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Chinese artist, ROBBBB, has recently been busy creating pasteups in his home city of Beijing, China. This new set of images are a part of his “Morbid Society” series, in which the artist critiques the current social reality of China. He has always been interested with those living at the “bottom” of society, and this series holds a mirror up to Chinese society, addressing modern ideals in the country. ROBBBB started in the arts world in drama school as a stage artist, but transitioned to urban art after a stay in Venice. Now the artist is based back in Beijing and enjoys creating works in the street, specifically on ruined buildings. “Street art is a kind of space art,with its special way of occupying space and even reform the space,” he states. The ruins influence his art, as much as his art brings energy back to the ruins. Be sure to check out his website and follow his work in China and abroad!

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Street Art and Social Change: Isaac Cordal, Small Men, Society and Disconnection

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The less commonly practiced genre of street art, sculpture, is a unique category. Breaking the confines of 2D, sculptural street art can be as beautiful, poignant, and powerful as it’s siblings, painting and pasting. Perhaps its the installation of sculptures on the street without permission that sways most to paint and paper. It takes a great deal more coordination, planning, and funding to be able to haul a large piece into the street, install it, and leave without causing much of a scene. Nevertheless, artists step up to the challenge and work with the limitations.

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This week we are looking at Spanish artist, Isaac Cordal, who has been based and working in Berlin. Cordal’s work is captivating – if you can see it. He is a sculptor on the miniature scale. Cordal creates small cement figures (often frumpy balding business men) and arranges them in site-specific scenes in streets around the world. His work is critical and thought provoking, inviting viewers to look inside themselves and ask big questions about the state of the world and what is most important. “The art work intends to catch the attention on our devalued relation with the nature through a critical look to the collateral effects of our evolution.”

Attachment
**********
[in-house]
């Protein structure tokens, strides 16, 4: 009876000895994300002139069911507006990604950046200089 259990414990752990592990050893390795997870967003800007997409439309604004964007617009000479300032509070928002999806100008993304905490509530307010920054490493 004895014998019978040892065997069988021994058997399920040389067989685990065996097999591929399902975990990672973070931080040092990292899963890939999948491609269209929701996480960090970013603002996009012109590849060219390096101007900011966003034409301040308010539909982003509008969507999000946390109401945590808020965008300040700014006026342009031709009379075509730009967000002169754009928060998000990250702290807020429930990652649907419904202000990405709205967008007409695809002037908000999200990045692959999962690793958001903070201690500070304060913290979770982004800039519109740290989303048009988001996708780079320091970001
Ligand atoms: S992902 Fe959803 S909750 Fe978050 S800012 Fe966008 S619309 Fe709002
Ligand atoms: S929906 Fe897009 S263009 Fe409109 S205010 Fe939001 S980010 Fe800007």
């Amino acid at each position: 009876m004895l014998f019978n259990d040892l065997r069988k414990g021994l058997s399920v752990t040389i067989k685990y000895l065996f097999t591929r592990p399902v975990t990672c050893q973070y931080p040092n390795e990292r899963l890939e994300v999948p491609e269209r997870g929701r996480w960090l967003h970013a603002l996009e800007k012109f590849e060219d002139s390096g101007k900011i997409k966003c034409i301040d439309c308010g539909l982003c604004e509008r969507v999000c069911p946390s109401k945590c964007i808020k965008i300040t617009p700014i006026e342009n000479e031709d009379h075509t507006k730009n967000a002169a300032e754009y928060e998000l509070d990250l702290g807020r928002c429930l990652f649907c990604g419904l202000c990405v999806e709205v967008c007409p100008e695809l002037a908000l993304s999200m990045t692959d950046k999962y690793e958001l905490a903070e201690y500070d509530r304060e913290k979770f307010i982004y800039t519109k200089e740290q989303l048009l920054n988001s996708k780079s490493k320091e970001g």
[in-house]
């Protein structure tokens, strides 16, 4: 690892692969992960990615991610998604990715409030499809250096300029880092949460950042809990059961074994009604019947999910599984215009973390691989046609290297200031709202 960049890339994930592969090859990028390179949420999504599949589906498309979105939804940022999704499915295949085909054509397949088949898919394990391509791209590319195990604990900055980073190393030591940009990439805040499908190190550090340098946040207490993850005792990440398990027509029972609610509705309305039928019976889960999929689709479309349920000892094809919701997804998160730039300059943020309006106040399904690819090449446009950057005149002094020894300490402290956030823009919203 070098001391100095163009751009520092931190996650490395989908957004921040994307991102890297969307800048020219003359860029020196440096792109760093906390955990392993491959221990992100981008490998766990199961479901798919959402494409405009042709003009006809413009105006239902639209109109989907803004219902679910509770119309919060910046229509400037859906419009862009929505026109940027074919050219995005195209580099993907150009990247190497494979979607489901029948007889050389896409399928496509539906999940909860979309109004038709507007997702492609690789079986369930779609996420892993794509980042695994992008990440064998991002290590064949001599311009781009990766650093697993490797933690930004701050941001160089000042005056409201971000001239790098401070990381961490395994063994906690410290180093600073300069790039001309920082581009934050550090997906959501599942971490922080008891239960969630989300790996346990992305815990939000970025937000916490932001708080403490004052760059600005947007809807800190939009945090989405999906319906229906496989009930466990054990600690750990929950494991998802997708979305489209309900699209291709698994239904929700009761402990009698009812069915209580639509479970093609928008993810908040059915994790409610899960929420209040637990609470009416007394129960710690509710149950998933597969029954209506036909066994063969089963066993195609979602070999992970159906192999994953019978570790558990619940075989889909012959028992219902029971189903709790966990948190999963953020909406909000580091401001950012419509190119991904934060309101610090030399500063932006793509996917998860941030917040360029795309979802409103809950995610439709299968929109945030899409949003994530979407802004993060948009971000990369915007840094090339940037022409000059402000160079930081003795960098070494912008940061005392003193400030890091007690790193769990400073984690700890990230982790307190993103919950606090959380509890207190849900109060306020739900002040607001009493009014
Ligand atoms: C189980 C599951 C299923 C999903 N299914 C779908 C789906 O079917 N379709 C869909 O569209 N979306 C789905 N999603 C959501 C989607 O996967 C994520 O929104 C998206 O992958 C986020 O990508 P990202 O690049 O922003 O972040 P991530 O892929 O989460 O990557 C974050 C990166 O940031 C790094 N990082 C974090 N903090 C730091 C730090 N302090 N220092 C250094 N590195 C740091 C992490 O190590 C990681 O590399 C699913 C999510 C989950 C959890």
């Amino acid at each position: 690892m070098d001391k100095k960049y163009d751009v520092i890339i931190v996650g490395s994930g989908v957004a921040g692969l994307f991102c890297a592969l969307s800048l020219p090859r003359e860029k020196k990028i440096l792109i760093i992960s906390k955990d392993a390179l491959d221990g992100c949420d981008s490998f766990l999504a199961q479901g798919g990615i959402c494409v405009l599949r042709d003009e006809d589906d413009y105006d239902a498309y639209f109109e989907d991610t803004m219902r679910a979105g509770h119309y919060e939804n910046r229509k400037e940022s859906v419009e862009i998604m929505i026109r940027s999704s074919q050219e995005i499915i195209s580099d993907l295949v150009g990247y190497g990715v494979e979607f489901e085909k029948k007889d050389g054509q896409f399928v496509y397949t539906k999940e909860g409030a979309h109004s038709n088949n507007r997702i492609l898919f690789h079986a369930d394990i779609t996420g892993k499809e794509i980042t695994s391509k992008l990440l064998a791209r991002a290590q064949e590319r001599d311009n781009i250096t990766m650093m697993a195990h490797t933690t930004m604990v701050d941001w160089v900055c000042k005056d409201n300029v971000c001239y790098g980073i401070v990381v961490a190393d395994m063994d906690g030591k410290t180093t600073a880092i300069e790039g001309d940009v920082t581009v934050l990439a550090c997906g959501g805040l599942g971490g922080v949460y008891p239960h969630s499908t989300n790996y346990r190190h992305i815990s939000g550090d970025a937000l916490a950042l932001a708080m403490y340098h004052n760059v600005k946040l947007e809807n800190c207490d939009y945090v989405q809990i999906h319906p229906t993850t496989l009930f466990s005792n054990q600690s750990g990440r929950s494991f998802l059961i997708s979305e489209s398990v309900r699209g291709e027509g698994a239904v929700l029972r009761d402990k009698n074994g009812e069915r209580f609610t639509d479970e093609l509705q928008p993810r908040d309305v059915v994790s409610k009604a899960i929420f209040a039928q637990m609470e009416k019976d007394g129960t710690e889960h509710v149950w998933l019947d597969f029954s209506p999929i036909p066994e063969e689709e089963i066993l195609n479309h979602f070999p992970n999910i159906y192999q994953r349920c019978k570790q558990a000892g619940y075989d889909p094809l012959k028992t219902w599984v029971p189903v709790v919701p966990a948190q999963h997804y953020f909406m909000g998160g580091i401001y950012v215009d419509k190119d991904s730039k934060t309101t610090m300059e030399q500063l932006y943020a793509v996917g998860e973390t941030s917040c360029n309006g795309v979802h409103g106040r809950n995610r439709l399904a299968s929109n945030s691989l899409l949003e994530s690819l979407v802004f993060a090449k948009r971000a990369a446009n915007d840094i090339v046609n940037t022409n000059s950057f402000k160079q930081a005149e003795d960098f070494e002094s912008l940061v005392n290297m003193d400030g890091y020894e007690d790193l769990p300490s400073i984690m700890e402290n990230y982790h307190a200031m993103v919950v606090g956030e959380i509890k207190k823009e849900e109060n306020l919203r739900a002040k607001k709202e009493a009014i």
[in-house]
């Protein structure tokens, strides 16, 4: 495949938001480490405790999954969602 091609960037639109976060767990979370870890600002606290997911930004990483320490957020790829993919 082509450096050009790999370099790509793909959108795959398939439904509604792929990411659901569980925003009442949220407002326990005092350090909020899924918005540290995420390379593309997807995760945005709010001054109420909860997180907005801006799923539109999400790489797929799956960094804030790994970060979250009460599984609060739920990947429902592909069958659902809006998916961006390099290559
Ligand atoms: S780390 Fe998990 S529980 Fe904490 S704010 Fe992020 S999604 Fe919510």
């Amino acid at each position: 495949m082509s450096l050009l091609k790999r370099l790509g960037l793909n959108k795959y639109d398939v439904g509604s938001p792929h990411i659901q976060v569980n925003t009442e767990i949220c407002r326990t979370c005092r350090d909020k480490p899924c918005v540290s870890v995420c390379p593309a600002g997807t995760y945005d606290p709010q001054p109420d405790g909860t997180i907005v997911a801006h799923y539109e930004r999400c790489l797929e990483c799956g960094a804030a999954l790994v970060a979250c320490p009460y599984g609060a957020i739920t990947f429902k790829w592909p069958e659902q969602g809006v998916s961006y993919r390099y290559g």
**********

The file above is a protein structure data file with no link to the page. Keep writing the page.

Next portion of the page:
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Cordal created this body of work as part of the Łódź 4 Cultures Festival, held in Łódź, Poland. The festival is an annual event, artistic and social, referring to the founding history of Lodz: city built by hands of Germans, Jews, Russians and Poles. The small cement figures are each standing on their own balcony, overlooking the street below, detached, yet hopelessly connected. Cordal’s miniatures are almost a congratulatory visual prize for those who have their eyes up and are aware, and not glued to their phones moving from point A to point B as quickly as possible. Be sure to check out his website, and follow his travels and actions around the world!

(awareness via Brooklyn Street Art and photos © Isaac Cordial)

Street Art and Social Change: Shepard Fairey and D*Face on Freedom in Berlin

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The Urban Nation Project M/8 is underway in Berlin and the mural are going up around the city. This round of the project (which aims to bring together artists that shape and enrich urban spaces in neighborhoods) is curated by London gallery, Stolenspace. The theme chosen by Stolenspace for the show and murals is “Freedom”, which can be seen in the works produced by invited artists: Cyrcle, Miss Van, Maya Kayuk, The London Police, Word to Mother and EVOCA1. The murals of D*Face and Shepard Fairey, in particular, encapsulate the theme. Pictured here, D*Face’s mural of an angered soldier is a segment out of his indoor contribution to the show, where the solider is screaming “Peace!?” Shepard Fairey’s mural, positioned directly to the right of D*Face’s, is entitled “Israel/Palestine”, and depicts a woman peering out from behind a curtained barrier. Take the two by themselves and they provoke thoughts and reflections of peace, oppression, and freedom. Take the two murals together and their placement and duality balance wonderfully on the facade of this building in Berlin. Fairey’s work has always been politically charged, with strong opinionated imagery critiquing social injustices, colonization, climate crisis, consumerism and capitalism. This is a new realm for D*Face, who usually creates works that reflect themes of popular culture, and not so directly address political stances. From the color palette to the movement and form of these pieces, the complementary balance between them is applauded!

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(Photos by Birdman)

What Would You Defend?